Interaction of Contingencies and Rule Instructions in the Performance of Human Subjects in Conditional Discrimination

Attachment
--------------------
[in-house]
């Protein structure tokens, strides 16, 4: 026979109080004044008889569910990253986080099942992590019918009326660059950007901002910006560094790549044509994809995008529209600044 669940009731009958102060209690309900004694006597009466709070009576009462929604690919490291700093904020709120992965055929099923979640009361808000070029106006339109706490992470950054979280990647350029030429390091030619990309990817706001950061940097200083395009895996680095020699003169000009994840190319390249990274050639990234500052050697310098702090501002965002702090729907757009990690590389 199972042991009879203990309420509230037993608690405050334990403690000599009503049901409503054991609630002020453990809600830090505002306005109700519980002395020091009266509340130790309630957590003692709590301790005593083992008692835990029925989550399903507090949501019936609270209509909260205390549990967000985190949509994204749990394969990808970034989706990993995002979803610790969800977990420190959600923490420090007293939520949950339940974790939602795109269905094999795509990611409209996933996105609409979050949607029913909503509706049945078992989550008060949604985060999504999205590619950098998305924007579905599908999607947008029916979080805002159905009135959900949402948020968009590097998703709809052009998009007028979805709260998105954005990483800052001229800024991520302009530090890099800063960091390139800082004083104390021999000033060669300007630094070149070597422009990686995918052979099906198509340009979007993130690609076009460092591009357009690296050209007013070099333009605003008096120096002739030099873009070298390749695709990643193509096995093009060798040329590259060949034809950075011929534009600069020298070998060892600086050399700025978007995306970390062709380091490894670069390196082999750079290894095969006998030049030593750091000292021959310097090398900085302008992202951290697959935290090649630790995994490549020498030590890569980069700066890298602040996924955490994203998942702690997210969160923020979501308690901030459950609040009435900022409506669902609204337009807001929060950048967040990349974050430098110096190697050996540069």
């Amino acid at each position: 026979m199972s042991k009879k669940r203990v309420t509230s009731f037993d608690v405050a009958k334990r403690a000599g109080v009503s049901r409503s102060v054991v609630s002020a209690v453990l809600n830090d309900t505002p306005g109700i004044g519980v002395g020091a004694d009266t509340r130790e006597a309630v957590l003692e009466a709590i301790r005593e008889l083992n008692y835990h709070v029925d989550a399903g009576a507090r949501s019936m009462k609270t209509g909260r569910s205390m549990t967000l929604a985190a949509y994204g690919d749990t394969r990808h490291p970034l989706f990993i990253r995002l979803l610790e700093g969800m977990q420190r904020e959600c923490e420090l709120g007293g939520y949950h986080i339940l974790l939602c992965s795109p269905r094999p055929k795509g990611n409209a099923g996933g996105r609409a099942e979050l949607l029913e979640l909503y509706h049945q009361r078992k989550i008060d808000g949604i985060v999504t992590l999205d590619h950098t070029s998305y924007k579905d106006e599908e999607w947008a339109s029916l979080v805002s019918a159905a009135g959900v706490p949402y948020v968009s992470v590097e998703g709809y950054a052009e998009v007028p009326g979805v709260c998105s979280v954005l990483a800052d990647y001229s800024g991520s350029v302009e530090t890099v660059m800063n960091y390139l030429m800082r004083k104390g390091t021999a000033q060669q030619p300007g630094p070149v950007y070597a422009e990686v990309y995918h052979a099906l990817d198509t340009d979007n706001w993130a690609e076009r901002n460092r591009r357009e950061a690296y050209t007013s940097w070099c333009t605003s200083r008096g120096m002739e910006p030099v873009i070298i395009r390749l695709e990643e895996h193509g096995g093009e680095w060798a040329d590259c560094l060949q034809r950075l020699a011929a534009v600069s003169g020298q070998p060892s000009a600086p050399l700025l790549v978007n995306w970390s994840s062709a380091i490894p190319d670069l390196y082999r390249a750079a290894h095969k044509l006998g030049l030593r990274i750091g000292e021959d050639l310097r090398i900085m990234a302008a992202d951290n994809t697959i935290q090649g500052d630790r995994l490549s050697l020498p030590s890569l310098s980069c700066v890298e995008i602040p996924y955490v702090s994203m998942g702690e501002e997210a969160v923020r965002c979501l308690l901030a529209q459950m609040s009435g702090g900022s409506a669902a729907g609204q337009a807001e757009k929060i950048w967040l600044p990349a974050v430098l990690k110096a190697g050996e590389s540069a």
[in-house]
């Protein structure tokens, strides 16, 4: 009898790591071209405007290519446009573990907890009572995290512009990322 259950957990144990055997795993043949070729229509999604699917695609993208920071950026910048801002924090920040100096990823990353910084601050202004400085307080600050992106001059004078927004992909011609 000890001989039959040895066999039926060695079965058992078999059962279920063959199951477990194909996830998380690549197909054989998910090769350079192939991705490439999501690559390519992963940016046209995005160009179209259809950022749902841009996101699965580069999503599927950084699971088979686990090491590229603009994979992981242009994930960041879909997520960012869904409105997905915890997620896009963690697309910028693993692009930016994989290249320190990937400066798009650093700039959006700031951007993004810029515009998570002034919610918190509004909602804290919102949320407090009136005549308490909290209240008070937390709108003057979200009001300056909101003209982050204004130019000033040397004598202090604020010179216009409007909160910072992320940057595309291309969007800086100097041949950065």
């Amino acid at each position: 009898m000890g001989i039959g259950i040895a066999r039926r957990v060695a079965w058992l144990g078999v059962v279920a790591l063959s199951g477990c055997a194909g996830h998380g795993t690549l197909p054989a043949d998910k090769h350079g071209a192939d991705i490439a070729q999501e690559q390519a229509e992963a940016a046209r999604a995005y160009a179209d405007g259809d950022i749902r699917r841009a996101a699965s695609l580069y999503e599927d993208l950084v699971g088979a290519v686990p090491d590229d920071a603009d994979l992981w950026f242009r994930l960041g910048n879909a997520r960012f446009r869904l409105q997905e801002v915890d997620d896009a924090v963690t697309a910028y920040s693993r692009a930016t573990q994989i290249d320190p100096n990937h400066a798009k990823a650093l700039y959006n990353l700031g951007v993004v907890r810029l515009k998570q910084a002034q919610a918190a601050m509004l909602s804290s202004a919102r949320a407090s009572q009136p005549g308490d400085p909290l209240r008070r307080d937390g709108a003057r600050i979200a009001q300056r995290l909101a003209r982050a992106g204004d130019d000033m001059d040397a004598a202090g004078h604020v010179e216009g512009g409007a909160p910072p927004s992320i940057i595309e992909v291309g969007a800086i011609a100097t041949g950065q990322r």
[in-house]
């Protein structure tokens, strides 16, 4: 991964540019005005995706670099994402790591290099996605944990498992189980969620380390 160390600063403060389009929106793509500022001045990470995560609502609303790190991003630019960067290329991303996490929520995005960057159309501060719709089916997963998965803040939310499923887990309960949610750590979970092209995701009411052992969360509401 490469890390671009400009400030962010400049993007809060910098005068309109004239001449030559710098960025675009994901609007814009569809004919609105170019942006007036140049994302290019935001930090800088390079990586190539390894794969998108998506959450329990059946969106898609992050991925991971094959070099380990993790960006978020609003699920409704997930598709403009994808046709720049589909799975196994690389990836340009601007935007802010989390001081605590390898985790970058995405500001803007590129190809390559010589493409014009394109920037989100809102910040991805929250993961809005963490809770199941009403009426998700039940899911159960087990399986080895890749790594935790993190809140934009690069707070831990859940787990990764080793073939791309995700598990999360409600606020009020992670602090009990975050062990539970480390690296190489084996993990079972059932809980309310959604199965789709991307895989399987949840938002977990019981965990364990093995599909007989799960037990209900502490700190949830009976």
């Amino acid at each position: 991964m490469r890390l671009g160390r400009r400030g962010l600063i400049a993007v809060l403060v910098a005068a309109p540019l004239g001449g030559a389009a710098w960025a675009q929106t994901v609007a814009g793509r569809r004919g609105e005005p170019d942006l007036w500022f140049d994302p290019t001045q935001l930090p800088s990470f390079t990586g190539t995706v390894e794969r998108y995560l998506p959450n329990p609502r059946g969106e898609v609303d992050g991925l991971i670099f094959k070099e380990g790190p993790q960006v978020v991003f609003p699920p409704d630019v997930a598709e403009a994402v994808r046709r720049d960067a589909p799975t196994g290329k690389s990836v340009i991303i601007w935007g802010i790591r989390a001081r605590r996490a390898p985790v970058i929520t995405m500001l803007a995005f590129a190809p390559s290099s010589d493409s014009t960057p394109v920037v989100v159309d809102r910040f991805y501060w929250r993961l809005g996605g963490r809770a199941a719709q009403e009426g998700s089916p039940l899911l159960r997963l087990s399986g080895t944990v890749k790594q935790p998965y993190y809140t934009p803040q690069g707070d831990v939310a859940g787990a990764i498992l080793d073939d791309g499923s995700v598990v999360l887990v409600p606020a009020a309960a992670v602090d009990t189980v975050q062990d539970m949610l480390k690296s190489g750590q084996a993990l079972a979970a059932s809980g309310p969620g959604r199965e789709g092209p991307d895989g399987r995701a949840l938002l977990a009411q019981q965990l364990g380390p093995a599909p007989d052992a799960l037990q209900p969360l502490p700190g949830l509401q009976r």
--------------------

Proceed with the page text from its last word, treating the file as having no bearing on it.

Three experiments were made to study the interaction of consequences and rule instructions in conditional discriminations of human subjects. Using a matching-to-sample situation involving similarity and difference stimulus relations, the following variables were evaluated: (a) correspondence of rule instructions with task requirements, (b) alternation of matching tasks under self-generated rules, and (c) differential consequences in terms of different densities of outcome information. The results suggest that instructions and consequences interact in complex ways, and that rule-like instructions are not a sufficient criterion to identify rule-governed behavior.
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